• 46. 2012 Genitourinary Cancers Symposium: Highlightsclinicaloptions.com/oncology BCL2L1 and TACC3 SNPs Associated With BCG Response in NMIBC: Results[1]  2 SNPs significantly associated with BCG response by multivariate analysis (n = 158) – rs798766 inTACC3 (OR: 3.4; P = .01) – rs1994251 in BCL2L1 (OR: 3.2; P = .02) – Validation confounded by institutional variation in treatment outcome  12 SNPs previously reported as predictive of BCG response not validated  Analysis of a cohort controlled for confounders (N = 276) revealed 1 SNP predictive of refractory disease, not previously associated with BCG – rs11615 in ERCC – Nucleotide excision repair pathway – Associated with cisplatin cytotoxicity in gastric, ovarian, colorectal cancers[2,3] – 33% of patients with CC genotype of rs11615 were BCG refractory vs 11% with TT genotype (OR: 1.8; 95% CI: 1.14-3; P =.01)1. Alanee S, et al. ASCO GU 2012. Abstract 260. 2. Smith S, et al. J Clin Oncol. 2007;25:5172-5179.3. Gangawar R, et al. Med Oncol. 2010;27:159-166.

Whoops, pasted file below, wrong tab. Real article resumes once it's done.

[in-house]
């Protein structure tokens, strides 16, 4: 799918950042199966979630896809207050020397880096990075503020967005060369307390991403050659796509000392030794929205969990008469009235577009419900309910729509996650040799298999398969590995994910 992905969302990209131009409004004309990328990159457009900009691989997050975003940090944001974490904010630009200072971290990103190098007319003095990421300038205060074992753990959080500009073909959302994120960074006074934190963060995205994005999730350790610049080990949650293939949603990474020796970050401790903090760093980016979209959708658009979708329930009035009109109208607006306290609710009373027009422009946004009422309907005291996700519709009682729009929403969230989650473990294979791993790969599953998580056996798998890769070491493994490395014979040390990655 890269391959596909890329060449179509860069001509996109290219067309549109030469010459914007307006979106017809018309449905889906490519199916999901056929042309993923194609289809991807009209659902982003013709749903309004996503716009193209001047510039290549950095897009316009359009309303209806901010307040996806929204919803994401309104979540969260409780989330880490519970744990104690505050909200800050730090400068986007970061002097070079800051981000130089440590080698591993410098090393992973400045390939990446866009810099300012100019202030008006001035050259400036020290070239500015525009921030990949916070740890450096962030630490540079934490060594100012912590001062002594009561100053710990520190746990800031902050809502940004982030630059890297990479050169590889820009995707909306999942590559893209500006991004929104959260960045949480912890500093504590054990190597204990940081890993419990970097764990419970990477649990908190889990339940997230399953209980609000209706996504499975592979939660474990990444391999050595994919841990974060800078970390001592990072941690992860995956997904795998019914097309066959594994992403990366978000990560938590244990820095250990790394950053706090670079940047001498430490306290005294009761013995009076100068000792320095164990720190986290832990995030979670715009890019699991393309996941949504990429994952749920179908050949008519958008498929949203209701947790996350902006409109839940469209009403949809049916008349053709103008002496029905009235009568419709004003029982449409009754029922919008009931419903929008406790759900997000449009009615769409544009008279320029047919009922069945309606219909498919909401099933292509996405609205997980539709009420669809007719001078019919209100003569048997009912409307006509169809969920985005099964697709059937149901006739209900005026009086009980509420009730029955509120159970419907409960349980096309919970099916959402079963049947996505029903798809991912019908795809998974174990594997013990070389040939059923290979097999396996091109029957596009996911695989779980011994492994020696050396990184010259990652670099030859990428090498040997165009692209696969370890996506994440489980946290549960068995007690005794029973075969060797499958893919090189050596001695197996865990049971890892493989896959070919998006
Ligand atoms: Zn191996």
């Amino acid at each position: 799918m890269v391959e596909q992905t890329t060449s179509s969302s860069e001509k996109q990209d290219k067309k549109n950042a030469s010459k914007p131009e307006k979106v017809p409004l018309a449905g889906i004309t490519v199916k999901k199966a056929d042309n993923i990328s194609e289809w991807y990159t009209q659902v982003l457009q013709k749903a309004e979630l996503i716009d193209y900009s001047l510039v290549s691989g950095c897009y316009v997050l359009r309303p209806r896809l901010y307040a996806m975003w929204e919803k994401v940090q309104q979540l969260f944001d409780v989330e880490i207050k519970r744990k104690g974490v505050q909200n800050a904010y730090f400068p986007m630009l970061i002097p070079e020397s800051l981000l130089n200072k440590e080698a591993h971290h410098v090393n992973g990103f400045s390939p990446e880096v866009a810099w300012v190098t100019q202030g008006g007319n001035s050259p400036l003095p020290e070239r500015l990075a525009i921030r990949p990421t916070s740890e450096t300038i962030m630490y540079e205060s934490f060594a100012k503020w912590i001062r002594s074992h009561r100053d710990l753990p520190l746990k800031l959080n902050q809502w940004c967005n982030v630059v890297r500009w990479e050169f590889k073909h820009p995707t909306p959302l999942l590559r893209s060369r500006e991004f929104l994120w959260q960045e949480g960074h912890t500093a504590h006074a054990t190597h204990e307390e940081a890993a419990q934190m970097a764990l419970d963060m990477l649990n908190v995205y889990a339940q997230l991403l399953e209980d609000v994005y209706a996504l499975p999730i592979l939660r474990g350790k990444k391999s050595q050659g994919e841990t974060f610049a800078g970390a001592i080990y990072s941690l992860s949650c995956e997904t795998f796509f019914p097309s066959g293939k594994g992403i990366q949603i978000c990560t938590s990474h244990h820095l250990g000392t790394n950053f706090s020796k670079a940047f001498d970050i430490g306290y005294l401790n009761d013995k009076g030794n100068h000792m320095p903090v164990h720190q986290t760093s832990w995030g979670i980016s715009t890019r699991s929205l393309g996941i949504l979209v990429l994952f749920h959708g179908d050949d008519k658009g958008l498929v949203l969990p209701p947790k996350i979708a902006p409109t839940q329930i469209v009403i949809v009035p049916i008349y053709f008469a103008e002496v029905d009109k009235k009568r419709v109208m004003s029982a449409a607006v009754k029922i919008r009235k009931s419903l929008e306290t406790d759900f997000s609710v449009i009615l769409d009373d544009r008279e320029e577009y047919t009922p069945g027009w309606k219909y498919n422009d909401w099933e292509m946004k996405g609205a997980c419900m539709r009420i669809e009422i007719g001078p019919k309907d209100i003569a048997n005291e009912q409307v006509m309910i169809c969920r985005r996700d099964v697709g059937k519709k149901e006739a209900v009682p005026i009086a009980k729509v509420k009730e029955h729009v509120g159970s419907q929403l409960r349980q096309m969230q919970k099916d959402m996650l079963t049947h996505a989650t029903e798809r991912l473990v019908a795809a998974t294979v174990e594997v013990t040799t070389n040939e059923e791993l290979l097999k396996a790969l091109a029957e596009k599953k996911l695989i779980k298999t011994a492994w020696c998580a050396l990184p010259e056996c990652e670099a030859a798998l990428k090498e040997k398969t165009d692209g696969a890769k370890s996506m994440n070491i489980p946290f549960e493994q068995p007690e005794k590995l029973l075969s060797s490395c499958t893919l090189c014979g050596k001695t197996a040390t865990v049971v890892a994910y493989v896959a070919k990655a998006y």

• 47. 2012 Genitourinary Cancers Symposium: Highlightsclinicaloptions.com/oncology Pooled Analysis of Long-term Outcomes in MIBC After Bladder-Preserving CMT  Pooled analysis (N = 468) of long-term outcomes from RTOG studies of combined-modality therapy for muscle- invasive bladder cancer – Phase II: RTOG 8802, 9506, 9706, 9906, and 0233 – Phase III: RTOG 8903  OS estimated by Kaplan-Meier method  DSS, local failure, and distant metastases estimated by cumulative incidence method  Clinical variables associated with DSS identified by Fine and Gray’s proportional hazard regression modelMak RH, et al. ASCO GU 2012. Abstract 264.
    • 48. 2012 Genitourinary Cancers Symposium: Highlightsclinicaloptions.com/oncology Pooled Analysis of Long-term Outcomes in MIBC After Bladder-Preserving CMT  Long-term outcomes with bladder-preserving CMT comparable to outcomes reported for previous single-institution series  Decreased OS, DSS associated  Improved DSS associated with with higher clinical stage complete response to CMT 100 Clinical OS DSS 78.8% Stage, % Disease-specific (P = .002) (P = .05) 75 Survival (%) 56.0% 5 Yr 10 Yr 5 Yr 10 Yr 50 T2 62 41 74 69 Failed Total 25 Complete responders 78 321 T3/T4 49 30 66 60 Nonresponders 59 125 P < .0001 0 0 1 2 3 4 5 Yrs After Randomization Patients at Risk, n Complete responders 321 299 258 225 190 164 Nonresponders 125 104 77 54 49 40Mak RH, et al. ASCO GU 2012. Abstract 264.